- Professor Robert George, Princeton University
The U.S. Supreme Court’s 2013-14 Term included two major religion cases, Town of Greece v. Galloway and Burwell v. Hobby Lobby. In Galloway, the Court held that prayers offered by local clergy at the start of town board meetings did not violate the Establishment Clause. In Hobby Lobby, the Court held that the Religious Freedom Restoration Act required that corporations whose owners object to the HHS contraceptive mandate be exempt from it. The panel will explore, from a range of perspectives, the significance of Hobby Lobby and the religious freedom jurisprudence of the Roberts Court. Among the topics to be considered are the analysis under RFRA of the government’s compelling interest and the narrow tailoring requirements, the interplay between religious exemptions and the Establishment Clause, emerging issues at the intersection of religious freedom and anti-discrimination laws, ongoing challenges to the HHS contraceptive mandate, and the legacy of Hobby Lobby for future First Amendment and religious freedom cases.
The Federalist Society's Religious Liberties Practice Groups presented this panel on "Religious Liberty after Hobby Lobby" on Thursday, November 13, during the 2014 National Lawyers Convention.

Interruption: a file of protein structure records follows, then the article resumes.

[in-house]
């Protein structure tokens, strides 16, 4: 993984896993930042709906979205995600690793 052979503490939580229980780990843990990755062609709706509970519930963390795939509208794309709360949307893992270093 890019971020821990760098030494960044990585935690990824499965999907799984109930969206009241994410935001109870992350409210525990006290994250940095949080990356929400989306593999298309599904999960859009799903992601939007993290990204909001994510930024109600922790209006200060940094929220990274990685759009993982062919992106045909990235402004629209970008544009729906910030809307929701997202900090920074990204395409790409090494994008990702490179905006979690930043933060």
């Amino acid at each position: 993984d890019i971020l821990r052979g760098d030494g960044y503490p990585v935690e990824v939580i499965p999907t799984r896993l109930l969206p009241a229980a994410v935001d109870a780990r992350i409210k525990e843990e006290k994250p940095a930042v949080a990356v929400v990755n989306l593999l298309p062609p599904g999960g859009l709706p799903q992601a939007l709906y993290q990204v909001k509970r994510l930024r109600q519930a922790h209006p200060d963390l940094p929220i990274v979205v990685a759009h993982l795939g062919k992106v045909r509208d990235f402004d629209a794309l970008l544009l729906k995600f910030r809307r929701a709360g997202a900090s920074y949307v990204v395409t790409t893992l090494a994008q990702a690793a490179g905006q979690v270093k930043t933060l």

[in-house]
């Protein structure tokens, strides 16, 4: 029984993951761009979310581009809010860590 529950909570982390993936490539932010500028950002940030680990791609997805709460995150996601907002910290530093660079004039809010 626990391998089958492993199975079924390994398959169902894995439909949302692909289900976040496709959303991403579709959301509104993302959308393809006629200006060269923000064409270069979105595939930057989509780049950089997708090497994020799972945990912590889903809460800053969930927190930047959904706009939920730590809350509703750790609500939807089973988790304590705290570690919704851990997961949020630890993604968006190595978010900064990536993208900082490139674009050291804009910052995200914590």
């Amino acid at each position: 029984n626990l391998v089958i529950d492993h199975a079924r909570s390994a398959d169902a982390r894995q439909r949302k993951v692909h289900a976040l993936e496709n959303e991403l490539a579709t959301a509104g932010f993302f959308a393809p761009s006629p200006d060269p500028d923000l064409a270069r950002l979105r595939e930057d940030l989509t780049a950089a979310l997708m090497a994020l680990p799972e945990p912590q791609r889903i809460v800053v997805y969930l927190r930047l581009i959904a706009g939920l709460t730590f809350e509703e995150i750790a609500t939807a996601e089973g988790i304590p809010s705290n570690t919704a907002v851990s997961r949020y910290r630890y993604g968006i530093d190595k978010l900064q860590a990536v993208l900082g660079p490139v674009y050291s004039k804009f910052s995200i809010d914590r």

On October 7, 2014, the Supreme Court heard oral argument in Holt v. Hobbs, which concerns whether the Arkansas Department of Correction's grooming policy, which generally prohibits inmates from growing beards save for a narrow health-based exception, violates the Religious Land Use and Institutionalized Persons Act (RLUIPA) by impermissibly burdening the religious liberty of a Muslim inmate seeking to grow a half-inch beard for religious reasons.
To discuss the case, we have Jordan Lorence, who is senior counsel and senior vice-president of the Office of Strategic Initiatives for Alliance Defending Freedom.
The Supreme Court will rule on the religious liberty rights of prisoners in one of the first cases it will hear this term, Holt v. Hobbs. A Muslim prisoner incarcerated in an Arkansas state prison, Gregory Houston Holt (aka, Abdul Maalik Muhammed), is challenging a prison rule preventing him from growing a half inch beard, as his Islamic religious beliefs require. Mr. Holt is asserting his rights under the federal Religious Land Use and Institutionalized Persons Act (RLUIPA), which requires state authorities to justify a substantial burden on a prisoner’s exercise of religion with a compelling state interest, implemented in the least restrictive means. This is essentially the same standard found in the federal Religious Freedom Restoration Act, under which the Supreme Court ruled last June in favor of Hobby Lobby Stores and Conestoga Wood Specialties in their challenges to the HHS mandate on abortifacient contraceptives.
The Arkansas Department of Corrections limits prisoner beards to a quarter inch, and then only to help remedy medical conditions. Arkansas justifies the short-beard policy to prevent prisoners from smuggling contraband in their beards, and to prevent prisoners from easily altering their appearances after an escape.
How much deference must courts give to state prison officials, who need flexibility to deal with the complex circumstances of maintaining security in a prison environment? Our expert attended the oral arguments and offered his analysis of the case and its likely outcome.